With a group of doctors recently in the news complaining about the high cost of new cancer drugs, others say it’s actually time we spend more money on those drugs because they truly bring down the cost of cancer care overall, often eliminating the need for costly hospital stays that are mostly caused by complications from older, less-targeted drugs that cause countless side effects.
An article in Forbes by Dr. Scott Gottlieb explains that America is seeing plenty of overall progress in the field of cancer care, despite the fact that total spending on oncology care has been remarkably constant over the last 20 years, accounting for just less than 5% of total healthcare spending. The newer, more expensive cancer drugs, he adds, not only have produced markedly better clinical outcomes but also cheaper care overall.
“Far less money is being spent on services like hospitalizations, and far more on outpatient medicines,” Gottlieb explains. “Cancer treatments that used to make patients very sick and require costly hospitalizations have been replaced with targeted drugs that can allow patients to be more easily treated at home.”
“Part of the shift to outpatient treatment was driven by economic incentives that made it more profitable to prescribe cancer drugs in doctors’ offices,” he adds, “But this shift was also driven by the wider use of less toxic, more effective medicines that let patients be safely treated while at home.”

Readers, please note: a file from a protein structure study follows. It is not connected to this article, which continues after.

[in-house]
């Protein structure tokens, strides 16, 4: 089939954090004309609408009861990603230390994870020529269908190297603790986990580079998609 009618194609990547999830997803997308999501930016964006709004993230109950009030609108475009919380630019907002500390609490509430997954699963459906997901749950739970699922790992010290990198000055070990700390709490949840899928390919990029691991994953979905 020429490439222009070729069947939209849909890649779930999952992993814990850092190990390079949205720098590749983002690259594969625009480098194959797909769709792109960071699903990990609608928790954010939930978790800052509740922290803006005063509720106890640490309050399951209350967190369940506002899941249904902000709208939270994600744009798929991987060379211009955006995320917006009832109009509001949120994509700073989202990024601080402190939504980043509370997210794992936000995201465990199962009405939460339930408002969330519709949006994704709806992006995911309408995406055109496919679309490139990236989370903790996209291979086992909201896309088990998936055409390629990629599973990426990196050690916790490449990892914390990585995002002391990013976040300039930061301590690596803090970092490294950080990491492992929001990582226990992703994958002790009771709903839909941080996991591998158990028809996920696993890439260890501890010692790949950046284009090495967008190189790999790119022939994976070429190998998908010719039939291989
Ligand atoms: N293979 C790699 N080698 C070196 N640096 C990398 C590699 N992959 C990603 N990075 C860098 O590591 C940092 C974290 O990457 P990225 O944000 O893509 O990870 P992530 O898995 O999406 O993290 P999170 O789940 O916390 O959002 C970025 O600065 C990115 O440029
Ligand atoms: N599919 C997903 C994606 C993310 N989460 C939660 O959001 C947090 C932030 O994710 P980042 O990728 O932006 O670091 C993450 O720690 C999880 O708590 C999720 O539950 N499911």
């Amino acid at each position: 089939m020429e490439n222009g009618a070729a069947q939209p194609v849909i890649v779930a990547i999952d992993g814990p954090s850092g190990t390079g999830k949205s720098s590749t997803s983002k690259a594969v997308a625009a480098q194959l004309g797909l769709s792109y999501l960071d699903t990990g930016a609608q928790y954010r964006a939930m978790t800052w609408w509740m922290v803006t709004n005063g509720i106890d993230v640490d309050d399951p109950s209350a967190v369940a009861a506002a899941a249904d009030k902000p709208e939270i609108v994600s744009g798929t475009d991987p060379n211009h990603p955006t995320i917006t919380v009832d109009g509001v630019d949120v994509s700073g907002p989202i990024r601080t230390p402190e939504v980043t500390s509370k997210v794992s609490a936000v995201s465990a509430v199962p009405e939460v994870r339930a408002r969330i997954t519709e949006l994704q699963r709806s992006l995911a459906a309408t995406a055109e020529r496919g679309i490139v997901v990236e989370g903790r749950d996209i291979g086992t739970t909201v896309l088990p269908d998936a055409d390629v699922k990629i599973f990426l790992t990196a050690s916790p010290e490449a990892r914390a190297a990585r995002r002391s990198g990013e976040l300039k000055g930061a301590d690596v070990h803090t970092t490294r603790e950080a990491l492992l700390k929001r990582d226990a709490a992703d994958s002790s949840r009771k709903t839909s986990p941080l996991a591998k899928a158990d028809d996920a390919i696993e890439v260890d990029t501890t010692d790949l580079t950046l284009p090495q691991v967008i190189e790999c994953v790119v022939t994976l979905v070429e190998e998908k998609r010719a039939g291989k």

While inpatient cancer admissions accounted for 64 percent of total cancer care spending in 1987, that figure is now closer to 27 percent, Gottlieb explains. Unfortunately, however, most insurance companies cover hospital admissions better than they cover care delivered in the community. This is especially true for cancer drugs. This is where the catch-22 situation enters the picture, he explains. At that point, individuals become responsible for large out-of-pocket treatment costs, especially for newer drugs.
Because of government rules, Gottlieb goes on to explain, drug companies are forced to price their products as high as possible as soon as they enter the market, recognizing that they may not be able to make price increases later.
“The price tag of new medicines isn’t trivial, nor is the high cost of treating cancer,” Gottlieb stresses. “But the clinical and economic data shows that when it comes to technological advances and new drugs, we continue to get increasingly more for our money.”